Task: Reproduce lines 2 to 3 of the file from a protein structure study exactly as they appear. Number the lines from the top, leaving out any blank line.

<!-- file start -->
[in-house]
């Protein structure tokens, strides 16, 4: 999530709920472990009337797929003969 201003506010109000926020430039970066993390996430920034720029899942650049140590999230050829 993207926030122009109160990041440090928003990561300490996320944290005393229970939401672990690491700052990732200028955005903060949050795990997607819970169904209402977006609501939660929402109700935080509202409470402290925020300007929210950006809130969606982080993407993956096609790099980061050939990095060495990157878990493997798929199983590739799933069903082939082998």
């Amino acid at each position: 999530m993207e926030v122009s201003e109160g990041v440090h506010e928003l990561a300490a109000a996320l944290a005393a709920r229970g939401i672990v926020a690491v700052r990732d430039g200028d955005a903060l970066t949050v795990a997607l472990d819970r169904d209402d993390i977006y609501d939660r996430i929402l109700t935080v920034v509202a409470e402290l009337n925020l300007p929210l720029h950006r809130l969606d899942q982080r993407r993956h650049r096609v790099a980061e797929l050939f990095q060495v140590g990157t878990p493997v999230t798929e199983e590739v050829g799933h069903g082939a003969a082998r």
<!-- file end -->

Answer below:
């Protein structure tokens, strides 16, 4: 999530709920472990009337797929003969 201003506010109000926020430039970066993390996430920034720029899942650049140590999230050829 993207926030122009109160990041440090928003990561300490996320944290005393229970939401672990690491700052990732200028955005903060949050795990997607819970169904209402977006609501939660929402109700935080509202409470402290925020300007929210950006809130969606982080993407993956096609790099980061050939990095060495990157878990493997798929199983590739799933069903082939082998």
């Amino acid at each position: 999530m993207e926030v122009s201003e109160g990041v440090h506010e928003l990561a300490a109000a996320l944290a005393a709920r229970g939401i672990v926020a690491v700052r990732d430039g200028d955005a903060l970066t949050v795990a997607l472990d819970r169904d209402d993390i977006y609501d939660r996430i929402l109700t935080v920034v509202a409470e402290l009337n925020l300007p929210l720029h950006r809130l969606d899942q982080r993407r993956h650049r096609v790099a980061e797929l050939f990095q060495v140590g990157t878990p493997v999230t798929e199983e590739v050829g799933h069903g082939a003969a082998r």